Despite the transition from authoritarian rule to a democratically elected government in 1985, there remains in Brazil a persistent gap between the formal principles and the actual practices of democracy. The gap is particularly manifest in the daily contacts between citizens and representatives of state authority, especially regarding the treatment of Afro-Brazilians. Analyses of the "regulated" and "relational" character of citizenship in Brazil, as well as observations about the attitudinal dispositions of the members of the criminal justice system, suggest that Afro-Brazilians are likely to benefit from fewer protections compared to whites and are more likely to suffer discrimination at the hands of the police. Analyses of the 1988 National Household Survey (PNAD-88) support both hypotheses: Net of statistical controls for key socioeconomic indicators, Afro-Brazilians are more likely than whites to be the victim of assault, and they are more likely to be assaulted by the police. The findings show how the perceptions of class, color, and criminality produce differential protections and treatments inconsistent with the attributes of universal citizenship. Our analysis points more generally to the formidable institutional and cultural challenges that confront the attempt to fully consolidate a democratic regime in Brazil.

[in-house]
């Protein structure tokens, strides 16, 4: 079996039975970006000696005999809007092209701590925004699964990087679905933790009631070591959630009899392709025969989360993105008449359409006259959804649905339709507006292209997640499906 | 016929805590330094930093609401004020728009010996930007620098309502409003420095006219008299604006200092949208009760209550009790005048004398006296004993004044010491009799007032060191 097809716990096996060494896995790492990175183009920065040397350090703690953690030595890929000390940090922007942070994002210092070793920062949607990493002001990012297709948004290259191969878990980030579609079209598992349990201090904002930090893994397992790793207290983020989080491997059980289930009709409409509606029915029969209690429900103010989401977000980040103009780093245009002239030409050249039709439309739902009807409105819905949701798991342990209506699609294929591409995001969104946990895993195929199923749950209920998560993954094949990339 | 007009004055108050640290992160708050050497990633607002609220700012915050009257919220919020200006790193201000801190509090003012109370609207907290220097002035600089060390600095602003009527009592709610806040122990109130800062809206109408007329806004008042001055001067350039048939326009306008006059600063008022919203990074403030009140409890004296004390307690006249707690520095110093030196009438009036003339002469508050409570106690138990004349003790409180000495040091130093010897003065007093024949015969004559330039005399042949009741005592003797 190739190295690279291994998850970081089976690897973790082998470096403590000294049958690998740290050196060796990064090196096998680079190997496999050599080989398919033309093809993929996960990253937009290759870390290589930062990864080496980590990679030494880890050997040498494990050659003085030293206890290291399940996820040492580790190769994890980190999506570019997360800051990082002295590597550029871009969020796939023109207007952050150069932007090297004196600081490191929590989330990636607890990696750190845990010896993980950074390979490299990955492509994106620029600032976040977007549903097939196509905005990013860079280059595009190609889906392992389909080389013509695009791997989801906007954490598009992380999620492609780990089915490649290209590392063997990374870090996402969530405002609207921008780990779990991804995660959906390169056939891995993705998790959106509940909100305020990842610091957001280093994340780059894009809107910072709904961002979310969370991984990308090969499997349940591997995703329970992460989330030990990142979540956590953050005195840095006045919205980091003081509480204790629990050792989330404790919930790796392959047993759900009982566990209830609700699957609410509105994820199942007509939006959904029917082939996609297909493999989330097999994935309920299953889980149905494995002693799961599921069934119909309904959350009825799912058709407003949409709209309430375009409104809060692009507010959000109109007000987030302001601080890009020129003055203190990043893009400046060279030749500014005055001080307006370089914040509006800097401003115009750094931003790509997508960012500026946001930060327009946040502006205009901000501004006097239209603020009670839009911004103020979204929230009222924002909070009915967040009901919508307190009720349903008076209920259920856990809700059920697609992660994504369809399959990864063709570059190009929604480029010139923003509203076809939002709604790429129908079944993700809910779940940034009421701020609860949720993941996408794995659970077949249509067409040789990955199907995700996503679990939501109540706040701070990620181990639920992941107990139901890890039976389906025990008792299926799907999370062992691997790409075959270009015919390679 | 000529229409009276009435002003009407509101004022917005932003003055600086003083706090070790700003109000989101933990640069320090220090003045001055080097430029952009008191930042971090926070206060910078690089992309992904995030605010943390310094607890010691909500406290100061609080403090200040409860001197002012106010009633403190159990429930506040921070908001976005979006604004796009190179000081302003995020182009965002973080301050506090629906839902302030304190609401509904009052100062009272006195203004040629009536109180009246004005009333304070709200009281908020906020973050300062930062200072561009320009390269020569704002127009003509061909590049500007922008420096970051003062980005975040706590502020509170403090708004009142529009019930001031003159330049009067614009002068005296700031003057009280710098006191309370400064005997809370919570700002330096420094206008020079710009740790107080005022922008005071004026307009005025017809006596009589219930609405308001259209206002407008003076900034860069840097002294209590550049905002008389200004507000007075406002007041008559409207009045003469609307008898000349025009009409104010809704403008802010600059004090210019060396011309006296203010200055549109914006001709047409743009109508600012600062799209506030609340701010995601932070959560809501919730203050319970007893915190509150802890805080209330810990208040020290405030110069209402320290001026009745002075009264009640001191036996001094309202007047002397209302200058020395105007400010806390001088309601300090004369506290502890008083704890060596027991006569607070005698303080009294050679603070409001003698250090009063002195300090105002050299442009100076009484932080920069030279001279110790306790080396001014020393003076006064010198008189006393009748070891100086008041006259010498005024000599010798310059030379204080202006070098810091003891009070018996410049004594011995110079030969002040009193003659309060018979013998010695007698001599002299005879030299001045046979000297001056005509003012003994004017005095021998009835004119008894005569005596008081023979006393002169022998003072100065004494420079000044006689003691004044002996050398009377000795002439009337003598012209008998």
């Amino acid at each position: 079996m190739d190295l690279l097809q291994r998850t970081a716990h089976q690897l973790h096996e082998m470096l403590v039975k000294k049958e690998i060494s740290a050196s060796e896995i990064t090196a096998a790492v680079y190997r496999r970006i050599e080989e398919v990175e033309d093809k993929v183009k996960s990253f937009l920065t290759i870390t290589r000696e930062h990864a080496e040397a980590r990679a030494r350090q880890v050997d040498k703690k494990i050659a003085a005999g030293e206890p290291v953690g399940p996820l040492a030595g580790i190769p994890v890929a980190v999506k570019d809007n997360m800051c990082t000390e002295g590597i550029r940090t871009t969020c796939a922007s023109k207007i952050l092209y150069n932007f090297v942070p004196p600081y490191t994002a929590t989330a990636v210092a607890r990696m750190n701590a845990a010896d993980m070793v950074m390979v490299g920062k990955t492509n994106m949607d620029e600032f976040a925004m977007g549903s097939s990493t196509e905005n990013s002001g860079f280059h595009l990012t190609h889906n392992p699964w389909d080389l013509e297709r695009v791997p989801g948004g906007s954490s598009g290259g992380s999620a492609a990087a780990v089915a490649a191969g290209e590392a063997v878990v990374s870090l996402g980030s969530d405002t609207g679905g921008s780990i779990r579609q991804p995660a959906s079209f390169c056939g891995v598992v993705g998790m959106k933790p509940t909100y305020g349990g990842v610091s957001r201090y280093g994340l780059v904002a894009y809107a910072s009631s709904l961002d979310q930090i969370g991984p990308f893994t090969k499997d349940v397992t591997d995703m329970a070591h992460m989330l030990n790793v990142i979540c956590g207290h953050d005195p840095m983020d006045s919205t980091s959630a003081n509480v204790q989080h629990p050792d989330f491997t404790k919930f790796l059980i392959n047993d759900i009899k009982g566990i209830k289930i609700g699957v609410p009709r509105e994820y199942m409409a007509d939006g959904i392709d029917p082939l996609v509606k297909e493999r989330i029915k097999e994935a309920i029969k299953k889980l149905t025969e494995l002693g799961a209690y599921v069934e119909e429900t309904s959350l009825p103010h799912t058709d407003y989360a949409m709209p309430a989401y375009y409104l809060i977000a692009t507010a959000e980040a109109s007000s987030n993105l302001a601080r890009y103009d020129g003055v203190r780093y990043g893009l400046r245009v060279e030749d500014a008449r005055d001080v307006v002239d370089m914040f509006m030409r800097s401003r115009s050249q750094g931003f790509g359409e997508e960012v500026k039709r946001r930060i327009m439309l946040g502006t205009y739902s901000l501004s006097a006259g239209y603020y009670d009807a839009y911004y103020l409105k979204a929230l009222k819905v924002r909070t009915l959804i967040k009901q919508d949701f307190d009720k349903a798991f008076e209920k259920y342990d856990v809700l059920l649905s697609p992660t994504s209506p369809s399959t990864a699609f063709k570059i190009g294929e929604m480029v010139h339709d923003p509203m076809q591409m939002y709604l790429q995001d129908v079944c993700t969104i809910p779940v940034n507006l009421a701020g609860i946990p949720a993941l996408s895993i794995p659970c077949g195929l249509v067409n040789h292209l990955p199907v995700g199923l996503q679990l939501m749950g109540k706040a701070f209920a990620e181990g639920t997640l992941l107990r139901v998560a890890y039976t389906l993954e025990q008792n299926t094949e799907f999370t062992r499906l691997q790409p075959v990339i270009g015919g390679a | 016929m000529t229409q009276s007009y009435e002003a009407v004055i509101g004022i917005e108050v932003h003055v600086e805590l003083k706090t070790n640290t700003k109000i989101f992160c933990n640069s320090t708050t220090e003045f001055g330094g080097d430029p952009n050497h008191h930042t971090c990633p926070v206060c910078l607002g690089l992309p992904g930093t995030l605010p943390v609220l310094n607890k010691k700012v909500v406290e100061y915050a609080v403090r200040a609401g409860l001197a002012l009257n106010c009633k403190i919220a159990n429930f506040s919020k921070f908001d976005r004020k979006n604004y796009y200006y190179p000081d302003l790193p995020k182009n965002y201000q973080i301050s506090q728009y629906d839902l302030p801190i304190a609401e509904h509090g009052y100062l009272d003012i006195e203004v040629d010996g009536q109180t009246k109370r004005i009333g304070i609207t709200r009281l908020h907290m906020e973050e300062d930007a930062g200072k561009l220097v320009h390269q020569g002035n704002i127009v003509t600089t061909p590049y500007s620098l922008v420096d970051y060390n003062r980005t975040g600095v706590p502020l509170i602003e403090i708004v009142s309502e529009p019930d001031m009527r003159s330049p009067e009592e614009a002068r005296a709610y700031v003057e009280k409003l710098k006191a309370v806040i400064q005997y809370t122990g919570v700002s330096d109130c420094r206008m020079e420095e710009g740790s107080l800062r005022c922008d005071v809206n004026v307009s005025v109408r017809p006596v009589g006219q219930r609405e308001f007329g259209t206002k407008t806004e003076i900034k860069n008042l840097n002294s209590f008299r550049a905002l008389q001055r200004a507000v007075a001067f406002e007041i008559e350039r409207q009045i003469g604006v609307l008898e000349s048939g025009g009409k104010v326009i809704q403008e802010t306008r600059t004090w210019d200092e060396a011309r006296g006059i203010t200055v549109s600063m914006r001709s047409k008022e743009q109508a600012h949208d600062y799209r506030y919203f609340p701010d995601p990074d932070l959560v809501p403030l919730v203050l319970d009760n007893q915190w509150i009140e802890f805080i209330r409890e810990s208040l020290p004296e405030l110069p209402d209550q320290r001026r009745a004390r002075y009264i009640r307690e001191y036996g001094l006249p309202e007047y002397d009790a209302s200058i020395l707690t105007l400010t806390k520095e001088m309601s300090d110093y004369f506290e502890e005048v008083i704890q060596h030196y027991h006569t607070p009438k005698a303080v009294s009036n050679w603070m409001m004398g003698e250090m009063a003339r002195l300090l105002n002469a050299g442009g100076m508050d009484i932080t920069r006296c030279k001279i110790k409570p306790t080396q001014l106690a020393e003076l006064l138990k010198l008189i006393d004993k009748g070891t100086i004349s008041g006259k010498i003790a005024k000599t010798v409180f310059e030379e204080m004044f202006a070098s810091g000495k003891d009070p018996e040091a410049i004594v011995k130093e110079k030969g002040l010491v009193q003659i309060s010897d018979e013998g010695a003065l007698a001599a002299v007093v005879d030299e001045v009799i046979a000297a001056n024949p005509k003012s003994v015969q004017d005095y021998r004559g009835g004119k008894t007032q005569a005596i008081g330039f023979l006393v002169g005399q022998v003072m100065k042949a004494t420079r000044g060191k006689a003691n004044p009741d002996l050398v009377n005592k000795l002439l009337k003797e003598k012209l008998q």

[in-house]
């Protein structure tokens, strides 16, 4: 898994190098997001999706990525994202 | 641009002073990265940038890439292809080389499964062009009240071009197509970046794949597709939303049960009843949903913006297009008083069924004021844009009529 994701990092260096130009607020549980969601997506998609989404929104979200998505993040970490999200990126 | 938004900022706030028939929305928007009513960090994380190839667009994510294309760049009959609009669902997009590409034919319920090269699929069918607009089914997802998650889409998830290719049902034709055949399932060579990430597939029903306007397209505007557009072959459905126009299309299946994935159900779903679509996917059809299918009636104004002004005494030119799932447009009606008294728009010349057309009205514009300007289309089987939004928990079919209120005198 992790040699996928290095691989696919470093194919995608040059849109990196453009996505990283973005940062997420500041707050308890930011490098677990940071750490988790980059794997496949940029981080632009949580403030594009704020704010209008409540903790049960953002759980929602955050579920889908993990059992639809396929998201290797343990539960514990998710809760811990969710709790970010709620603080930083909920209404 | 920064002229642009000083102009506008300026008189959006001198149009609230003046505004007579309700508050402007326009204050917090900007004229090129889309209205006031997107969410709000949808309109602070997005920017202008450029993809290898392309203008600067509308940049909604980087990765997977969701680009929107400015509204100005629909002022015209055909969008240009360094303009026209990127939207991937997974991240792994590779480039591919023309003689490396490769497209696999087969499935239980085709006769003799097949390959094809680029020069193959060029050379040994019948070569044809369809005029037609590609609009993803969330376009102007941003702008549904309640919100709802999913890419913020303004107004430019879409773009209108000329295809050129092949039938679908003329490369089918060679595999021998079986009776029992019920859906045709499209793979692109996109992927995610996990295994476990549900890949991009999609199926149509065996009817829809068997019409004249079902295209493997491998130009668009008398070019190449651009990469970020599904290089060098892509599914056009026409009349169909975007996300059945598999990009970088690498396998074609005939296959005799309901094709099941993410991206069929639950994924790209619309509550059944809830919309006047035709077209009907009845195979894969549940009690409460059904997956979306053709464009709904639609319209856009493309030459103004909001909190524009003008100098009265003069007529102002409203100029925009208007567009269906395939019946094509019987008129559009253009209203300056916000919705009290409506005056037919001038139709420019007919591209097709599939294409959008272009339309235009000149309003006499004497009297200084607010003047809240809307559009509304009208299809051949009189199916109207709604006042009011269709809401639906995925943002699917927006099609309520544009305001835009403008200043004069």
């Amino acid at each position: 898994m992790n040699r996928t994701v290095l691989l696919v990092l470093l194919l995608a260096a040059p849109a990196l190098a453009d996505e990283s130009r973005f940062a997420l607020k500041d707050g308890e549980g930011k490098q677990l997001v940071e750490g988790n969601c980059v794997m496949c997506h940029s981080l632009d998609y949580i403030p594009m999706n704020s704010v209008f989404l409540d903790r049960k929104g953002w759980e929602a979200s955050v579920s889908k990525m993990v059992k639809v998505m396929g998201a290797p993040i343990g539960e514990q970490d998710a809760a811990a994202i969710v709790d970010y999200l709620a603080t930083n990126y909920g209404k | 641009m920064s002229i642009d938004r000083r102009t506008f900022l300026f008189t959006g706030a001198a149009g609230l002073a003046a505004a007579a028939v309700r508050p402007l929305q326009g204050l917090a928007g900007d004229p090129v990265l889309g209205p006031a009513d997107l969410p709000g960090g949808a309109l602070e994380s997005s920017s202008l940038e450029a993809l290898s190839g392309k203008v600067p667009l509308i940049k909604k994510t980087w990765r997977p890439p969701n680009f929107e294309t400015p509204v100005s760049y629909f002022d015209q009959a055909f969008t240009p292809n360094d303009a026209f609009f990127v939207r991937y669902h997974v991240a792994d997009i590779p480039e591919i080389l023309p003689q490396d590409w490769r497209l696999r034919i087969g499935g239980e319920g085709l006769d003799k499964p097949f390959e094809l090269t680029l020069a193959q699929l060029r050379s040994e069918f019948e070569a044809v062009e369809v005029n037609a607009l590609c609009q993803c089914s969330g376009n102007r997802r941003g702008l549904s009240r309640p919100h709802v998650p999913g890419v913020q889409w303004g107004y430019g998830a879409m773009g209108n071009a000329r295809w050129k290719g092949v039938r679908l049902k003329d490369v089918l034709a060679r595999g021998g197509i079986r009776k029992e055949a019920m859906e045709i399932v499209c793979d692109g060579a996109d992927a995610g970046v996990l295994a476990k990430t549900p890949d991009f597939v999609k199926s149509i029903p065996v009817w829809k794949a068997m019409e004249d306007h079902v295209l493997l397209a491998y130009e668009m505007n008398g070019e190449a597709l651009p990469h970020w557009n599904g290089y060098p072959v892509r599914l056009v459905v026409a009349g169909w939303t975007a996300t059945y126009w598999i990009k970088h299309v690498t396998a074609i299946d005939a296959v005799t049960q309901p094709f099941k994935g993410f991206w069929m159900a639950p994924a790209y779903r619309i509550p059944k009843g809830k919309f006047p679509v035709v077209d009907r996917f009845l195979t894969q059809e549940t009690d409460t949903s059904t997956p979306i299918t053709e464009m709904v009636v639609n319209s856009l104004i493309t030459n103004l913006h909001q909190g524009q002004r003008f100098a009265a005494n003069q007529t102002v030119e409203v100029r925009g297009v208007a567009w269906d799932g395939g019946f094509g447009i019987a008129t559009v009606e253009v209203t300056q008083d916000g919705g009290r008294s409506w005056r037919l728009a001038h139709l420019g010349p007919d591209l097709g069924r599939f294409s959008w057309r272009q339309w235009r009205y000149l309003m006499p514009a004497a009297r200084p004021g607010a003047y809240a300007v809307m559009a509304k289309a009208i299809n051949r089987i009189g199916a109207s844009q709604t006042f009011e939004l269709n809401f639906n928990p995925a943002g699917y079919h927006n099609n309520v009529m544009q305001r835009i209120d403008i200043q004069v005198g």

ASJC Scopus subject areas
- Sociology and Political Science